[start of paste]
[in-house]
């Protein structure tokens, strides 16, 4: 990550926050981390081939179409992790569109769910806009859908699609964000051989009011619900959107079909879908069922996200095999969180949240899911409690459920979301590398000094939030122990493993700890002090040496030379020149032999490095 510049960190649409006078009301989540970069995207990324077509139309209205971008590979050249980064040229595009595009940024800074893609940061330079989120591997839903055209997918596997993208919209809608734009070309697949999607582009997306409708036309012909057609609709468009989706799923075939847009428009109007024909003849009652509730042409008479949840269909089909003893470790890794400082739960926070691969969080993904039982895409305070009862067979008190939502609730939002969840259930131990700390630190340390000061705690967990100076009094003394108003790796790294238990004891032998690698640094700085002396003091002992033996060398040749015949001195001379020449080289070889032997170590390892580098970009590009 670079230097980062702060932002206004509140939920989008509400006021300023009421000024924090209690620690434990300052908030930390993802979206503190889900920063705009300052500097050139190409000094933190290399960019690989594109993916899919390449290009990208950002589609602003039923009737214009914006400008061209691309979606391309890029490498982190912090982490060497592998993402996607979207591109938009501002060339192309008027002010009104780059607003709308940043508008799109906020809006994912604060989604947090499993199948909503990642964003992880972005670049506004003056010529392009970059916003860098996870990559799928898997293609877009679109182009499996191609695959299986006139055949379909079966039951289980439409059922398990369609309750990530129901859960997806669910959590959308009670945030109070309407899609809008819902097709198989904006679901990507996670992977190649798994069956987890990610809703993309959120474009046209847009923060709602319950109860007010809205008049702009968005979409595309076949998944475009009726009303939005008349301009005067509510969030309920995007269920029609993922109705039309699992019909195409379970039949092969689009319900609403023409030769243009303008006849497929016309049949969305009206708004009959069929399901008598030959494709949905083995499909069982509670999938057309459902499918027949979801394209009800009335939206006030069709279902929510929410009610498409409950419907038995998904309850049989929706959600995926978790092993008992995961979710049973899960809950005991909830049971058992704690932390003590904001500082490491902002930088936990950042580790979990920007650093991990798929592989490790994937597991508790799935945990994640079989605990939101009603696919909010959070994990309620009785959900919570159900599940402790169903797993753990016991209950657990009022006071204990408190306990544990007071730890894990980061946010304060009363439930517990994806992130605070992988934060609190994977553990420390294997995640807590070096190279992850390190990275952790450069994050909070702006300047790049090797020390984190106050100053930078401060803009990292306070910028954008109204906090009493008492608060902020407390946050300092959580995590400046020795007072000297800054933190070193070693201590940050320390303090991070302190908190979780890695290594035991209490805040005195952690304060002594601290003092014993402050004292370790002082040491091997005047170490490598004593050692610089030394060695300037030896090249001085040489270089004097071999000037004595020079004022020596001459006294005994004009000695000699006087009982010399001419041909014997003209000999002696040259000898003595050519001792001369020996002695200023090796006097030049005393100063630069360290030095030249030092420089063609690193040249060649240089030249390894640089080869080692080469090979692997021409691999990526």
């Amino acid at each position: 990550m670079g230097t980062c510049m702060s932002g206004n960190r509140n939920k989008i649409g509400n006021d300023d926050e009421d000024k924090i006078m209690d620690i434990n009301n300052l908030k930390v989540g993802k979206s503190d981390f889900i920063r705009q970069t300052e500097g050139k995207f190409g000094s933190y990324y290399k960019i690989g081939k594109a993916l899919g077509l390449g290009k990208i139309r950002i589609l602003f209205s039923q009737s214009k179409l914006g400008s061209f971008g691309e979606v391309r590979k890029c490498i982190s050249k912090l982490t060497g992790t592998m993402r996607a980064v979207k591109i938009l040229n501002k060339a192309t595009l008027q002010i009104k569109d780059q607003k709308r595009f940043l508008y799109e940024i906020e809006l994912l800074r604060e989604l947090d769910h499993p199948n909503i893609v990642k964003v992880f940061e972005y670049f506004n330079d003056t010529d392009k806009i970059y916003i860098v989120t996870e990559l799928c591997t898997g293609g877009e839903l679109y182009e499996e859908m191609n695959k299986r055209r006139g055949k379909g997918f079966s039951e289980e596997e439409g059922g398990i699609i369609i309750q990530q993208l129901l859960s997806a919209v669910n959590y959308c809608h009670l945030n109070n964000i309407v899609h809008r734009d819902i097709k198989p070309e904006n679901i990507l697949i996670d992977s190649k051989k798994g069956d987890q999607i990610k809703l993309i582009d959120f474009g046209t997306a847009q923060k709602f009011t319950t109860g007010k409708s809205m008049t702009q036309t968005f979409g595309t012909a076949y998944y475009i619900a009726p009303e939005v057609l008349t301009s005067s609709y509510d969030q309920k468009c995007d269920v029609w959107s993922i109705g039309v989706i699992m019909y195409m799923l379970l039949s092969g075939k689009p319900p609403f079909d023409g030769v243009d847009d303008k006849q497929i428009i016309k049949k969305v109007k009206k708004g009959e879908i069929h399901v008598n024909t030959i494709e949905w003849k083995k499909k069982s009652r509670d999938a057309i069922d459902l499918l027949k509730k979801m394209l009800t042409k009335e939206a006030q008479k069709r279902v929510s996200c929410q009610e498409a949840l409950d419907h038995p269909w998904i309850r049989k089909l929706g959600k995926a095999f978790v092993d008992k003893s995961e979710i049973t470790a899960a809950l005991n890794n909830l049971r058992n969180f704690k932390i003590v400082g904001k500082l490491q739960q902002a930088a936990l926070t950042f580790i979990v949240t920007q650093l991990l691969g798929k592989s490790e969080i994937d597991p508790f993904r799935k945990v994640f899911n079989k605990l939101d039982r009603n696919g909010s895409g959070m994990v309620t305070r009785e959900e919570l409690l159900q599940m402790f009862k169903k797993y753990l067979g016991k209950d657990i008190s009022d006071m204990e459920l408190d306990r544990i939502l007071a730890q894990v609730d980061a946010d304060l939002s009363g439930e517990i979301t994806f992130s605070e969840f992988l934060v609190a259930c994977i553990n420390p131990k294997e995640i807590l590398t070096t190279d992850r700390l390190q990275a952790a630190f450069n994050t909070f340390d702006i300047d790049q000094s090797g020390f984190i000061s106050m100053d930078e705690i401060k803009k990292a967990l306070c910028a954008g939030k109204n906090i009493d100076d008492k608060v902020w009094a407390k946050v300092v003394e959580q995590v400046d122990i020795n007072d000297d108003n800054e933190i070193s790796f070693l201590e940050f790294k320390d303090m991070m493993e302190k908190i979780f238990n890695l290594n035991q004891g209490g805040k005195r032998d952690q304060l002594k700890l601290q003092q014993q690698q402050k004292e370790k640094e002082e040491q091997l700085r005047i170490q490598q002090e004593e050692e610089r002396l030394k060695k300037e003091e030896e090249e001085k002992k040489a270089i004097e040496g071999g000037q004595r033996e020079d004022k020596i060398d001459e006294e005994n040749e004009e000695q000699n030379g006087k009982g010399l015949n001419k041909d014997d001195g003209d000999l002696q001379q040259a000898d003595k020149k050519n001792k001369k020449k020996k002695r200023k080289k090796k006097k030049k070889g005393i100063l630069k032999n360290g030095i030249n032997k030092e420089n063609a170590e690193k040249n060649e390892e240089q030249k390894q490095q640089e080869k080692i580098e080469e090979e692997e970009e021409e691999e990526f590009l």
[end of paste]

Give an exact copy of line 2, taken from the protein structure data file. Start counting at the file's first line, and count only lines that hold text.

């Protein structure tokens, strides 16, 4: 990550926050981390081939179409992790569109769910806009859908699609964000051989009011619900959107079909879908069922996200095999969180949240899911409690459920979301590398000094939030122990493993700890002090040496030379020149032999490095 510049960190649409006078009301989540970069995207990324077509139309209205971008590979050249980064040229595009595009940024800074893609940061330079989120591997839903055209997918596997993208919209809608734009070309697949999607582009997306409708036309012909057609609709468009989706799923075939847009428009109007024909003849009652509730042409008479949840269909089909003893470790890794400082739960926070691969969080993904039982895409305070009862067979008190939502609730939002969840259930131990700390630190340390000061705690967990100076009094003394108003790796790294238990004891032998690698640094700085002396003091002992033996060398040749015949001195001379020449080289070889032997170590390892580098970009590009 670079230097980062702060932002206004509140939920989008509400006021300023009421000024924090209690620690434990300052908030930390993802979206503190889900920063705009300052500097050139190409000094933190290399960019690989594109993916899919390449290009990208950002589609602003039923009737214009914006400008061209691309979606391309890029490498982190912090982490060497592998993402996607979207591109938009501002060339192309008027002010009104780059607003709308940043508008799109906020809006994912604060989604947090499993199948909503990642964003992880972005670049506004003056010529392009970059916003860098996870990559799928898997293609877009679109182009499996191609695959299986006139055949379909079966039951289980439409059922398990369609309750990530129901859960997806669910959590959308009670945030109070309407899609809008819902097709198989904006679901990507996670992977190649798994069956987890990610809703993309959120474009046209847009923060709602319950109860007010809205008049702009968005979409595309076949998944475009009726009303939005008349301009005067509510969030309920995007269920029609993922109705039309699992019909195409379970039949092969689009319900609403023409030769243009303008006849497929016309049949969305009206708004009959069929399901008598030959494709949905083995499909069982509670999938057309459902499918027949979801394209009800009335939206006030069709279902929510929410009610498409409950419907038995998904309850049989929706959600995926978790092993008992995961979710049973899960809950005991909830049971058992704690932390003590904001500082490491902002930088936990950042580790979990920007650093991990798929592989490790994937597991508790799935945990994640079989605990939101009603696919909010959070994990309620009785959900919570159900599940402790169903797993753990016991209950657990009022006071204990408190306990544990007071730890894990980061946010304060009363439930517990994806992130605070992988934060609190994977553990420390294997995640807590070096190279992850390190990275952790450069994050909070702006300047790049090797020390984190106050100053930078401060803009990292306070910028954008109204906090009493008492608060902020407390946050300092959580995590400046020795007072000297800054933190070193070693201590940050320390303090991070302190908190979780890695290594035991209490805040005195952690304060002594601290003092014993402050004292370790002082040491091997005047170490490598004593050692610089030394060695300037030896090249001085040489270089004097071999000037004595020079004022020596001459006294005994004009000695000699006087009982010399001419041909014997003209000999002696040259000898003595050519001792001369020996002695200023090796006097030049005393100063630069360290030095030249030092420089063609690193040249060649240089030249390894640089080869080692080469090979692997021409691999990526």